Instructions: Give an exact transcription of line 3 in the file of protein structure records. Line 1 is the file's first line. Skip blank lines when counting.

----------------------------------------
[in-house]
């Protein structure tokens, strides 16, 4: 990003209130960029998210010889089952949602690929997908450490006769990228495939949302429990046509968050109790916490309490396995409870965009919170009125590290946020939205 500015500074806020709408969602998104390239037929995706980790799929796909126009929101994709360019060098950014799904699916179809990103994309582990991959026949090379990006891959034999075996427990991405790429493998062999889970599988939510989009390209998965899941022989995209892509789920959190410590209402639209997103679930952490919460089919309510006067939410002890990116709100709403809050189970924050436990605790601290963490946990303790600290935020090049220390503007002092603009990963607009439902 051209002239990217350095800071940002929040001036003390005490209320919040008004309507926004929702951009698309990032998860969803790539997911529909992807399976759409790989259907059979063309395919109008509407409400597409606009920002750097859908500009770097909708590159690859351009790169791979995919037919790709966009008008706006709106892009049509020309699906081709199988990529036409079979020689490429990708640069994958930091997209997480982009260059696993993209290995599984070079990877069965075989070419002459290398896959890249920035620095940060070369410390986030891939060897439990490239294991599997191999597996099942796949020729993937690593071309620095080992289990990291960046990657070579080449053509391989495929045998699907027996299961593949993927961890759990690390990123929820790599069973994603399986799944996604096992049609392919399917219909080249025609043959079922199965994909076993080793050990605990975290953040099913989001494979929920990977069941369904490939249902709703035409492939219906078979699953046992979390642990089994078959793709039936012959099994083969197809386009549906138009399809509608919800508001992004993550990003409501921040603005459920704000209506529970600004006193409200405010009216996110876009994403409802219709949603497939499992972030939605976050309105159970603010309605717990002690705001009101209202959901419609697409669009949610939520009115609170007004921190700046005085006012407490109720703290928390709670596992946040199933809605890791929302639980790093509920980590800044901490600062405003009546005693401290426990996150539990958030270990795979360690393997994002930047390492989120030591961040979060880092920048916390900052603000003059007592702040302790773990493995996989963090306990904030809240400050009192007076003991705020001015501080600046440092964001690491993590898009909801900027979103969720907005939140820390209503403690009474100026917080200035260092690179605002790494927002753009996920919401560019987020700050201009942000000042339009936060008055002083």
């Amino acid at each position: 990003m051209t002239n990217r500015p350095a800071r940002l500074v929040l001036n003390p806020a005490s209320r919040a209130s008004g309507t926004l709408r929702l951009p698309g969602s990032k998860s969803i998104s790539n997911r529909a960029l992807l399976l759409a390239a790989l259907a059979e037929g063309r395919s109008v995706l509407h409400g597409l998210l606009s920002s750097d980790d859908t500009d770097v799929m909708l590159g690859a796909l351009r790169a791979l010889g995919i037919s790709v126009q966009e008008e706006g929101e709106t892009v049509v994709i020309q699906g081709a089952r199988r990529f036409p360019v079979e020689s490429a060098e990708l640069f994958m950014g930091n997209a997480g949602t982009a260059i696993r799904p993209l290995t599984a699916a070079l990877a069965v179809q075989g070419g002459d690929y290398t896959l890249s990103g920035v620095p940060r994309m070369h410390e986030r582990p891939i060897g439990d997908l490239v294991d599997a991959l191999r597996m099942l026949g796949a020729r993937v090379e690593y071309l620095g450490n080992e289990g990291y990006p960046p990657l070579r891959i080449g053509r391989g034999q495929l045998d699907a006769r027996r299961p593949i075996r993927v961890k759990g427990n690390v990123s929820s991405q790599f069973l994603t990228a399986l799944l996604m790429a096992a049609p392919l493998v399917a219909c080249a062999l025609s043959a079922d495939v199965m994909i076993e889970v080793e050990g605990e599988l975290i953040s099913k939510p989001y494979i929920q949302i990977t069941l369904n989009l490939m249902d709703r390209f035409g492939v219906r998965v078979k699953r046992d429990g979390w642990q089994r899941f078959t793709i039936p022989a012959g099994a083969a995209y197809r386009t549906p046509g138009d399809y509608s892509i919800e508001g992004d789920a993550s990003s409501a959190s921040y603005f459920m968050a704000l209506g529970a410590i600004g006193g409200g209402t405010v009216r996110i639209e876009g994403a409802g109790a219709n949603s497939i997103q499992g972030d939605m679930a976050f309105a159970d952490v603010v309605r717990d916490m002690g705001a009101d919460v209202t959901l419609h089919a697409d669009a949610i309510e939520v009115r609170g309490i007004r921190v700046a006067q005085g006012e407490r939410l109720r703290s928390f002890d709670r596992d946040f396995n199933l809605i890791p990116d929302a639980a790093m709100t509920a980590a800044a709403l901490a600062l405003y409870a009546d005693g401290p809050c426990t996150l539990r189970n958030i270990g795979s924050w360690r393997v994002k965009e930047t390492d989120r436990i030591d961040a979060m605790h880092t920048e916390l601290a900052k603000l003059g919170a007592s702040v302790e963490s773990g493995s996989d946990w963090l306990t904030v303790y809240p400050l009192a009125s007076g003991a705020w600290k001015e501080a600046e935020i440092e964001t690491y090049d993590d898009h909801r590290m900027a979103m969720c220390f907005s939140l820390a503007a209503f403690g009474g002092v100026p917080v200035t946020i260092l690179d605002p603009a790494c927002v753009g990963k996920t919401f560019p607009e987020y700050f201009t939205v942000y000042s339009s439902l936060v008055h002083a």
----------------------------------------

């Amino acid at each position: 990003m051209t002239n990217r500015p350095a800071r940002l500074v929040l001036n003390p806020a005490s209320r919040a209130s008004g309507t926004l709408r929702l951009p698309g969602s990032k998860s969803i998104s790539n997911r529909a960029l992807l399976l759409a390239a790989l259907a059979e037929g063309r395919s109008v995706l509407h409400g597409l998210l606009s920002s750097d980790d859908t500009d770097v799929m909708l590159g690859a796909l351009r790169a791979l010889g995919i037919s790709v126009q966009e008008e706006g929101e709106t892009v049509v994709i020309q699906g081709a089952r199988r990529f036409p360019v079979e020689s490429a060098e990708l640069f994958m950014g930091n997209a997480g949602t982009a260059i696993r799904p993209l290995t599984a699916a070079l990877a069965v179809q075989g070419g002459d690929y290398t896959l890249s990103g920035v620095p940060r994309m070369h410390e986030r582990p891939i060897g439990d997908l490239v294991d599997a991959l191999r597996m099942l026949g796949a020729r993937v090379e690593y071309l620095g450490n080992e289990g990291y990006p960046p990657l070579r891959i080449g053509r391989g034999q495929l045998d699907a006769r027996r299961p593949i075996r993927v961890k759990g427990n690390v990123s929820s991405q790599f069973l994603t990228a399986l799944l996604m790429a096992a049609p392919l493998v399917a219909c080249a062999l025609s043959a079922d495939v199965m994909i076993e889970v080793e050990g605990e599988l975290i953040s099913k939510p989001y494979i929920q949302i990977t069941l369904n989009l490939m249902d709703r390209f035409g492939v219906r998965v078979k699953r046992d429990g979390w642990q089994r899941f078959t793709i039936p022989a012959g099994a083969a995209y197809r386009t549906p046509g138009d399809y509608s892509i919800e508001g992004d789920a993550s990003s409501a959190s921040y603005f459920m968050a704000l209506g529970a410590i600004g006193g409200g209402t405010v009216r996110i639209e876009g994403a409802g109790a219709n949603s497939i997103q499992g972030d939605m679930a976050f309105a159970d952490v603010v309605r717990d916490m002690g705001a009101d919460v209202t959901l419609h089919a697409d669009a949610i309510e939520v009115r609170g309490i007004r921190v700046a006067q005085g006012e407490r939410l109720r703290s928390f002890d709670r596992d946040f396995n199933l809605i890791p990116d929302a639980a790093m709100t509920a980590a800044a709403l901490a600062l405003y409870a009546d005693g401290p809050c426990t996150l539990r189970n958030i270990g795979s924050w360690r393997v994002k965009e930047t390492d989120r436990i030591d961040a979060m605790h880092t920048e916390l601290a900052k603000l003059g919170a007592s702040v302790e963490s773990g493995s996989d946990w963090l306990t904030v303790y809240p400050l009192a009125s007076g003991a705020w600290k001015e501080a600046e935020i440092e964001t690491y090049d993590d898009h909801r590290m900027a979103m969720c220390f907005s939140l820390a503007a209503f403690g009474g002092v100026p917080v200035t946020i260092l690179d605002p603009a790494c927002v753009g990963k996920t919401f560019p607009e987020y700050f201009t939205v942000y000042s339009s439902l936060v008055h002083a």